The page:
Music education in multilingual contexts
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This paper will present significant aspects of music education programs taught and related research projects undertaken the Faculty of Education of the Free University of Bozen / Bolzano, in the Italian “autonomous province” of South-Tyrol. South-Tyrol is a multi-ethnic area, where three language groups (German-, Italian- and Ladin-speaking) coexist, thus influencing many aspects of its social life and school system. The three language groups have different schools, and the Ladin-speaking school has a multicultural character: it provides lessons in Ladin, however several subjects are taught in the other two languages. South-Tyrolean university music education programs differ from those taught at other Italian universities in order to respond to the needs of the province. In particular, they are taught in Italian, Ladin and German, and focus on specifically developing practical aspects / competences through laboratories and workshops of longer duration than at other Italian universities. Such a teaching format is particularly appropriate as it helps students acquire disciplinary and didactic competences in music education in the light of students’ often limited initial musical knowledge: on the one hand students can learn the basics of music, and on the other hand they can directly experience the main methods and strategies of music education programs. Furthermore, traineeship and musical activities in schools offer students the opportunity of experimenting and trying out their newly acquired knowledge and skills. As regards research projects carried out at the Faculty of Education, we investigate the role of music in a multilingual and multicultural area. In 2011-2014, a research project focused on how the inclusive aspect in Ladin-speaking schools has a relevant counterpoint in the inclusive nature of music activities in Ladin-speaking areas. Additionally, a recent research project investigating class violin instruction in a primary school aimed at specifically investigating the role of music education in creating links between children from different ethnic and language backgrounds. Through freely using the two main local languages, the teacher introduced children to instrumental music-making (violin and cello) and singing, whilst university students were directly involved in the activities, thus enriching their disciplinary and pedagogical knowledge. In our paper, we will present and discuss the main points arising from these studies as well as our university programs in order to start a discussion of relevant issues, including reflecting on opportunities for applying some of our research results to other contexts.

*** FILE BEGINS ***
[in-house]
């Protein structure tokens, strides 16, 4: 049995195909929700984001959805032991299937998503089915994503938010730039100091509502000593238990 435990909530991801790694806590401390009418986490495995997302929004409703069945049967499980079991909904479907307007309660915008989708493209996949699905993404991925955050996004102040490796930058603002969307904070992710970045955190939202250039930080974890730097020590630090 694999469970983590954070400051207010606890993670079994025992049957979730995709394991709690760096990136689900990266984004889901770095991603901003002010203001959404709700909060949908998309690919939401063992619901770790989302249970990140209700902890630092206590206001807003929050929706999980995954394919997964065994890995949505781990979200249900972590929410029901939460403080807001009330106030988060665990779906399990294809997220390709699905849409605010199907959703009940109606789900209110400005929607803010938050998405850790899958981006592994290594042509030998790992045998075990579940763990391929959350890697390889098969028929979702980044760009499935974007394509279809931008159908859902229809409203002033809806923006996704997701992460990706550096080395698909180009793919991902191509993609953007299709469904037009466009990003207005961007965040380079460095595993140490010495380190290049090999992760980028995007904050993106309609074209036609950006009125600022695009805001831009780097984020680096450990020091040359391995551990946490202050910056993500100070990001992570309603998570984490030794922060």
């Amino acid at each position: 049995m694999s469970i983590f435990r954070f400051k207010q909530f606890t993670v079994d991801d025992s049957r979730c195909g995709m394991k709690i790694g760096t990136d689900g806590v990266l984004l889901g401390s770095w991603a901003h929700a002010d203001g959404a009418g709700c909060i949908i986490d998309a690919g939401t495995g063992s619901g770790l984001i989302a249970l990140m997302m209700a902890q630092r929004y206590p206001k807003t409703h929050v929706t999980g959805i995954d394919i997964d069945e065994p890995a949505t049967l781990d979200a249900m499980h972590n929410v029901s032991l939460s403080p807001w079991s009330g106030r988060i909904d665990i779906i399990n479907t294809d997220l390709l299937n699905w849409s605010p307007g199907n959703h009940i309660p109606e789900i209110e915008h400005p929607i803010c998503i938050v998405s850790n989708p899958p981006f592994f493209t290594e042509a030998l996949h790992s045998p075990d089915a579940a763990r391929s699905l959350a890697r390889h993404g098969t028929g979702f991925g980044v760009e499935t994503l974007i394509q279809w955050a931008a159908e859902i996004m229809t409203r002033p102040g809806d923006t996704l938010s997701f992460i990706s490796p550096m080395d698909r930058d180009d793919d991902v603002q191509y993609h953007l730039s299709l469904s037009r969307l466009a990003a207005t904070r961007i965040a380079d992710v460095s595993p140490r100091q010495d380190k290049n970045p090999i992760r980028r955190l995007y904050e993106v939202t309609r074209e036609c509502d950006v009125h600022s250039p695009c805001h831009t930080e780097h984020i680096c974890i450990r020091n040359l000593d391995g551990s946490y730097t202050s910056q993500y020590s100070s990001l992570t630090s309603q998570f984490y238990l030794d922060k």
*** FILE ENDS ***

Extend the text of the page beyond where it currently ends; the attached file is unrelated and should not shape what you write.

URIhttps://www.isme.org/sites/default/files/documents/proceedings/ISME Commission on Policy 2018.pdf